How God's Goodness Leads Us To Repentance
Posted September 1, 2009
Thanks for your response.
When I read this passage, I saw something in it that I had not seen before - obviously there's a clear reference to God's sovereignty but I also got a glimpse of his mercy. Here's what I mean:Suppose a man says to God, 'I am guilty but will offend no more. Teach me what I cannot see; if I have done wrong, I will not do so again.'
Most of us admitting guilt for some offense, would appeal to God for forgiveness, expressing ignorance and repentance as signs of our sincerity. This is a very human response, a defense Job didn't use, because he had done no wrong, yet this defense was similar to Job's in that any human who bargains with God puts himself on an equal footing with God. When Job began questioning God's right to bring trouble into Job's life, he was, in effect, challenging God's sovereignty. Elihu's (God's) response to the challenge was to throw the ball back into Job's court:Should God then reward you on your terms, when you refuse to repent? You must decide, not I; so tell me what you know.
In other words, if Job wanted God to play on his (Job's) terms, would he (Job) be willing to accept the just punishment due for refusing to repent? But here's the amazing twist, the angle that I never saw until this week - When God threw the challenge to Job, he also revealed that his mercy is greater than what Job (or any of us) would experience if he (we) insisted on having our terms met. I.e., if God operated under our terms of righteous judgment, then the unrepentant sinner deserves his just reward. However, under God's plan of reconciliation of all to him, even the unrepentant receives mercy. Who could then complain about God's involvement in our lives, even when it includes unpleasant experiences?J____
You have hit the nail on the head. If God were to deal with any of us without mercy, we would all be 'dead meat.'
Rom 6:23 For the wages of sin is death; but the gift of God is eternal life through Jesus Christ our Lord.Thank God that it is His goodness that brings us (like Job) to repentance.
1Co 15:50 Now this I say, brethren, that flesh and blood cannot inherit the kingdom of God; neither doth corruption inherit incorruption.
Rom 2:4 Or despisest thou the riches of his goodness and forbearance and longsuffering; not knowing that the goodness of God leadeth thee to repentance?
The whole book of Job, including the part which chronicles Job's lack of understanding, is an account of our lives and God's sovereign hand in leading us to repentance. I know I wear these two verses out, but they are so little understood.
Psa 139:16 Thine eyes did see mine unformed substance; And in thy book they were all written, Even the days that were ordained for me, When as yet there was none of them.
Ecc 9:2 All things come alike to all: [there is] one event to the righteous, and to the wicked; to the good and to the clean, and to the unclean; to him that sacrificeth, and to him that sacrificeth not: as [is] the good, so [is] the sinner; and he that sweareth, as he that feareth an oath.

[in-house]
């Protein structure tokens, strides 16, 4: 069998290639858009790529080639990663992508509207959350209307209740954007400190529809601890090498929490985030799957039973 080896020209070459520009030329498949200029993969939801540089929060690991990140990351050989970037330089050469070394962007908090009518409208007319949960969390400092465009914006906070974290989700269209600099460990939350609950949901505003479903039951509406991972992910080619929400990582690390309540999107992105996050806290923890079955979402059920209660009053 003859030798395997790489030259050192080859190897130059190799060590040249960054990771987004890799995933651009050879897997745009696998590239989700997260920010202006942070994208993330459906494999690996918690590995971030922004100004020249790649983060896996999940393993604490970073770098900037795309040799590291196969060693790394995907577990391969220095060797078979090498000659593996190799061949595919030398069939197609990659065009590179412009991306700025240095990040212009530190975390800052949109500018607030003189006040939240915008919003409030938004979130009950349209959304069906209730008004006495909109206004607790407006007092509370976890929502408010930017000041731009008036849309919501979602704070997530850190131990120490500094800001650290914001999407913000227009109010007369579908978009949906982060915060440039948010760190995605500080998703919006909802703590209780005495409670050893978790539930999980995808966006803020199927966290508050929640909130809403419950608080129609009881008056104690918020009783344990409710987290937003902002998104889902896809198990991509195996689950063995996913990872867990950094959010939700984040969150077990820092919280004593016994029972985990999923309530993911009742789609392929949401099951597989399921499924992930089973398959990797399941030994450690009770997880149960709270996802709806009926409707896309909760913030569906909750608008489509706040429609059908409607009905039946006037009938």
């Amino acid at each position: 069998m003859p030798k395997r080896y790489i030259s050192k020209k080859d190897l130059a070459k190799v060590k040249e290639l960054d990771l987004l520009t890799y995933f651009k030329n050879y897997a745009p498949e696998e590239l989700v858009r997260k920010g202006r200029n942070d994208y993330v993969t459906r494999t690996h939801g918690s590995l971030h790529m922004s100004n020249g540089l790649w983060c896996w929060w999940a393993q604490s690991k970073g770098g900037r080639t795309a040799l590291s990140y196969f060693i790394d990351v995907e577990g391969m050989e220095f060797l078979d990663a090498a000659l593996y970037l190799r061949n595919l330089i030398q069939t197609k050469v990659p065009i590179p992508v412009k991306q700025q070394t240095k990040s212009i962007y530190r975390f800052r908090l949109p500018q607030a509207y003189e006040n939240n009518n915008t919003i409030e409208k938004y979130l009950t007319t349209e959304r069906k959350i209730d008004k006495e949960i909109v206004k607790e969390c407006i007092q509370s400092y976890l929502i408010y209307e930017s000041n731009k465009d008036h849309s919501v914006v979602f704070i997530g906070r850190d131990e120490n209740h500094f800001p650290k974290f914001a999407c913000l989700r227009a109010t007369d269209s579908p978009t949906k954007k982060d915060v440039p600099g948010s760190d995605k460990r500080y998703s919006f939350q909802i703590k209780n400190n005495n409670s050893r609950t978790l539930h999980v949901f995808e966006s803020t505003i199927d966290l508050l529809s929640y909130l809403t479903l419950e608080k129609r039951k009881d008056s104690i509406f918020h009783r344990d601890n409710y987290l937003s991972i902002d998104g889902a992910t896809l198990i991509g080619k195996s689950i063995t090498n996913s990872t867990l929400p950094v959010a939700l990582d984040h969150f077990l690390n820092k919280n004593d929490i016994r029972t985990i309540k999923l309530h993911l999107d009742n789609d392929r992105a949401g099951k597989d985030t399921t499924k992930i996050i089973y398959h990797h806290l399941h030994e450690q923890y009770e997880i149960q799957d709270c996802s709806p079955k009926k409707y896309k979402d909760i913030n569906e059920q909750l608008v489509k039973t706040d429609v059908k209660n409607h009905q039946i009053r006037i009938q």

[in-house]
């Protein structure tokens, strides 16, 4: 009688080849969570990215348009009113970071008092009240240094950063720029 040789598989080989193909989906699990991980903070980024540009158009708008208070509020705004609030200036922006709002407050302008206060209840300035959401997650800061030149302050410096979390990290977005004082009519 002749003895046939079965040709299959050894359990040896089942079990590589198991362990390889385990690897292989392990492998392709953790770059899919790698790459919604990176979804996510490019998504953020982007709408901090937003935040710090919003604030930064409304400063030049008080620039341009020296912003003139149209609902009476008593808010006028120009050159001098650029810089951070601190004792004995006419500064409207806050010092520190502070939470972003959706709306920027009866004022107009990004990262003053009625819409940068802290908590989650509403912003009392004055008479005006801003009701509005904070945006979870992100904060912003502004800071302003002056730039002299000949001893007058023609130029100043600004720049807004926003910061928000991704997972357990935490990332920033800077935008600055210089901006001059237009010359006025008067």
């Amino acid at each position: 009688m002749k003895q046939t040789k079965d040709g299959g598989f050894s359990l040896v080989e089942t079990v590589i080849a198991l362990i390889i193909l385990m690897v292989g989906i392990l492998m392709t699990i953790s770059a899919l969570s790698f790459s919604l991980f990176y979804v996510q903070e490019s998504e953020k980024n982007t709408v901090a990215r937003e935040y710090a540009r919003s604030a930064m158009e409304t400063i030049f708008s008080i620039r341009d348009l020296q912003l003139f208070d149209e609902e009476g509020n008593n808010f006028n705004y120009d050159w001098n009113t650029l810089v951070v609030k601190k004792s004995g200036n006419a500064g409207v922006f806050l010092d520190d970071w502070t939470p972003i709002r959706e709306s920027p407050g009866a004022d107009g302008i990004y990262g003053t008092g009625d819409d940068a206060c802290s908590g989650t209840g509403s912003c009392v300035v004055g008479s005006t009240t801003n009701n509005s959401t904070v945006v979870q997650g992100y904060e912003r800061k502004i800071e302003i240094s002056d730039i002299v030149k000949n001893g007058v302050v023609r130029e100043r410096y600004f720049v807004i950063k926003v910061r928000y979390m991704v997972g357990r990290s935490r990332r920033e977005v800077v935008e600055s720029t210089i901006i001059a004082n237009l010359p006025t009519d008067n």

What this tells us is that even the first Adam is a vital part of "His goodness which leads us to repentance," because there is no need for redemption for a 'righteous man.'
Mat 9:13 But go ye and learn what [that] meaneth, I will have mercy, and not sacrifice: for I am not come to call the righteous, but sinners to repentance.
Mar 2:17 When Jesus heard [it], he saith unto them, They that are whole have no need of the physician, but they that are sick: I came not to call the righteous, but sinners to repentance.
Luk 15:7 I say unto you, that likewise joy shall be in heaven over one sinner that repenteth, more than over ninety and nine just persons, which need no repentance.
It seems incredible to the natural man, but the only people with whom God is dealing at this time are those who have left the sheepfold, and those who have left their father.
Luk 15:24 For this my son was dead, and is alive again; he was lost, and is found. And they began to be merry.
Luk 15:25 Now his elder son was in the field: and as he came and drew nigh to the house, he heard musick and dancing.
Luk 15:26 And he called one of the servants, and asked what these things meant.
Luk 15:27 And he said unto him, Thy brother is come; and thy father hath killed the fatted calf, because he hath received him safe and sound.
Luk 15:28 And he was angry, and would not go in: therefore came his father out, and intreated him.
Luk 15:29 And he answering said to his father, Lo, these many years do I serve thee, neither transgressed I at any time thy commandment: and yet thou never gavest me a kid, that I might make merry with my friends:
Luk 15:30 But as soon as this thy son was come, which hath devoured thy living with harlots, thou hast killed for him the fatted calf.
Luk 15:31 And he said unto him, Son, thou art ever with me, and all that I have is thine.
Luk 15:32 It was meet that we should make merry, and be glad: for this thy brother was dead, and is alive again; and was lost, and is found.
This sounds very similar to how Christ describes his own experience in this "valley of the shadow of death" we call a body of flesh and blood.
Rev 2:8 And unto the angel of the church in Smyrna write; These things saith the first and the last, which was dead, and is alive;
"Neither transgressed I at any time thy commandment." Job is first the elder son, before He become the prodigal, who in true Godly repentance can truthfully say:
Job 42:6 Wherefore I abhor myself, and repent in dust and ashes.
Thanks for sharing your thoughts with me J____. It really is amazing the way God deals with us, as He did with Job, and "through His goodness He leads us to repentance."Your brother in Christ,